A judge in the US District Court for the Eastern District of New York this week sided with a debt collection agency in dismissing a case, with prejudice, that alleged violations of the FDCPA in collection letter language. The judge offered interesting commentary on the “least sophisticated consumer” standard in her opinion.
The case, Kassel v. Universal Fidelity, was filed as a putative class action in July 2013. The plaintiff alleged that she received a collection letter from the defendant which included the heading “VALUED CUSTOMER” in a typeface “larger and different than any on the page.” In addition, the body of the letter contained the passage, “According to our client’s accounting records, you have ignored the terms of this purchase agreement with them. We are somewhat surprised, since our client indicated that YOU ARE A VALUED CUSTOMER of theirs.”
At the bottom of the letter, the plaintiff alleged the presence of a pre-printed signature of “C. Hearn, Director of Payment Control.” U.S. District Judge Joanna Seybert noted in her opinion that the plaintiff did not attach the letter as evidence in the suit.
Kassel contended that the collection letter violated the FDCPA, specifically 15 U.S.C § 1692e, two different ways. First, “by deceptively informing Plaintiff with regard to the creditor that ‘YOU ARE A VALUED CUSTOMER of theirs,’ …when Defendant knows this to be untrue in view of the fact that Plaintiff had one solitary transaction with the creditor and in no way can be perceived as a ‘valued customer.’”
Second, the inclusion of a pre-printed signature of “C. Hearn” “mislead[s] the consumer into believing that their [sic] particular file was reviewed by Ms. or Mr. C. Hearn who discussed it with the creditor who in turn described the consumer as ‘a valued customer,’ causing Ms. or Mr. Hearn to be ‘somewhat surprised’ to learn this.”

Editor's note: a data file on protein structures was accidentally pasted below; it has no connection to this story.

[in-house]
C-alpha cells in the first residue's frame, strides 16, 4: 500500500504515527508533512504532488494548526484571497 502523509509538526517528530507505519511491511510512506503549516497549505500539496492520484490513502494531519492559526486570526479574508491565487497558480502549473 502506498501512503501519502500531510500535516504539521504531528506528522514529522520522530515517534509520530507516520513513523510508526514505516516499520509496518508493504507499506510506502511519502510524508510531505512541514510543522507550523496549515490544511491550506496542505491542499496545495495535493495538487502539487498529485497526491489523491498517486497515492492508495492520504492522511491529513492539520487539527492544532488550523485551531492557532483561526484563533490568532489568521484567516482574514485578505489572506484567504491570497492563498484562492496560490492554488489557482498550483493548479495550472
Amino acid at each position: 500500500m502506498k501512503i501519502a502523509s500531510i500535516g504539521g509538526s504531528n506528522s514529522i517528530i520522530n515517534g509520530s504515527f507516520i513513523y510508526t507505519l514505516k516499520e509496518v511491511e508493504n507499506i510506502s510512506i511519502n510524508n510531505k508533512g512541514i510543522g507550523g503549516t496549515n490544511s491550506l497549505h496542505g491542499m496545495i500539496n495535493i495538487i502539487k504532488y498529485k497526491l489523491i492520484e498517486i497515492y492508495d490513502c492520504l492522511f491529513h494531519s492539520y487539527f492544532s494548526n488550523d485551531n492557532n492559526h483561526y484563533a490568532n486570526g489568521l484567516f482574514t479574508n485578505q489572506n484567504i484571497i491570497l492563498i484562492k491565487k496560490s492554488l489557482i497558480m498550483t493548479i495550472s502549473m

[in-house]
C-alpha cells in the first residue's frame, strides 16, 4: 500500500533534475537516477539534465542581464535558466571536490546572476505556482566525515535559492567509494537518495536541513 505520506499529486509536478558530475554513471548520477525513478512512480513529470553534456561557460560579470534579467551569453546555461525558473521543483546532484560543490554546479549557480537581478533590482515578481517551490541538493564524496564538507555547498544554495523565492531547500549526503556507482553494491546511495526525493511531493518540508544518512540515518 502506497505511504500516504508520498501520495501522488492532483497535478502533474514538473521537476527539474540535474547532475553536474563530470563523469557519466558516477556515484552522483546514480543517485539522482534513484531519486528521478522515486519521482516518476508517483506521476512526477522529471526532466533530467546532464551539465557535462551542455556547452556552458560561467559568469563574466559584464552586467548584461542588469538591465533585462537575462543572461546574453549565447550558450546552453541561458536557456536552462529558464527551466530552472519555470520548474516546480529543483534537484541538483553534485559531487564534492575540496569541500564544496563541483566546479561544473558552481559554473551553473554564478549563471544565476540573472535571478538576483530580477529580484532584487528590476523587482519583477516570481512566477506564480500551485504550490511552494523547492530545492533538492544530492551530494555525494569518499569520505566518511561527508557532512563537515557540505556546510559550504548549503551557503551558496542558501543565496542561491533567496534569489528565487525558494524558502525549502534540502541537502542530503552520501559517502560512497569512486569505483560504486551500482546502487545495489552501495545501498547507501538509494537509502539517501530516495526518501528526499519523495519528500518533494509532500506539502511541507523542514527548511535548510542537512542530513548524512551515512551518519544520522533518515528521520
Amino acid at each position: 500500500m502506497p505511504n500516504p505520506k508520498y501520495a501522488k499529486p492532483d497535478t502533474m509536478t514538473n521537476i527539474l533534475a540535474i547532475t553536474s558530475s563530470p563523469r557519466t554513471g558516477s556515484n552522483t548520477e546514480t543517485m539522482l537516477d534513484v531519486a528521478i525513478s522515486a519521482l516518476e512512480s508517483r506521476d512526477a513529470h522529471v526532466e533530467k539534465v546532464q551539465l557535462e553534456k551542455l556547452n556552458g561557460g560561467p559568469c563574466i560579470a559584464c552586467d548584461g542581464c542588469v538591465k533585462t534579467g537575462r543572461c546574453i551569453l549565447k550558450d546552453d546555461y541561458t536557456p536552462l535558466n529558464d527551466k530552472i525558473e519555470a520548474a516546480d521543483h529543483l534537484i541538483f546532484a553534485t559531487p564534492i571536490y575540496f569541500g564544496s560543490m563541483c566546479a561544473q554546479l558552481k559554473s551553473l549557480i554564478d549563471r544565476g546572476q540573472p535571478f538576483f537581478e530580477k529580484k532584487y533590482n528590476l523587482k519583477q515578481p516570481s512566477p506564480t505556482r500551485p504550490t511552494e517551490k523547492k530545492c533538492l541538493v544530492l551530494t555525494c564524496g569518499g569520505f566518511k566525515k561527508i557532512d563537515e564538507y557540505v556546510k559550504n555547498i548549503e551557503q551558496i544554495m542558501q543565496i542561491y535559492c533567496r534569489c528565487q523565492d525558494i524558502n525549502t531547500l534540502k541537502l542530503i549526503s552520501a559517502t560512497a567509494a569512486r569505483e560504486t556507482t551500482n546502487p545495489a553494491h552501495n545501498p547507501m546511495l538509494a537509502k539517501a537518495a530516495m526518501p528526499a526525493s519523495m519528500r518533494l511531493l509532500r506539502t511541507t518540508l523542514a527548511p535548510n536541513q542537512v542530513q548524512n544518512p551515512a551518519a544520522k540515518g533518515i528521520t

Universal Fidelity moved for dismissal or summary judgment, which Judge Seybert granted.
Counsel for the defendant, Nathan D. Adler of Neuberger, Quinn, Gielen, Rubin & Gibber in Baltimore, summarized the Seybert’s decision and impact on FDCPA suits:
The Court, applying the “least sophisticated consumer” standard here, found that Plaintiff failed to state a claim under 15 U.S.C. § 1692e. The Judge ruled that “Even if it is true that Plaintiff only engaged in one transaction with the creditor, the Court fails to see how the term ‘valued customer’ violates § 1692e, as it is simply a comment regarding the creditor’s perception of the Plaintiff.”
The Complaint next alleged that the inclusion of the pre-printed signature of “C. Hearn” “mislead[s] the consumer.” The Court found that this allegation is nothing more than a “bizarre or idiosyncratic interpretation of [a] debt collection letter”, and failed to see how this statement would “affect a consumer’s ability to make intelligent decisions concerning an alleged debt.”
Judge Seybert noted that the “least sophisticated consumer” standard does not stand alone. Rather, other courts have held that “the least-sophisticated-consumer standard also encompasses a materiality requirement; that is, statements must be materially false or misleading to be actionable under the FDCPA.”
In discussing the decision to dismiss with prejudice, Seybert wrote that “the Court finds that leave to replead would be futile as Plaintiff’s reading of the Collection Letter proffers an idiosyncratic interpretation of it and the alleged deceptive statements are not materially false or misleading.”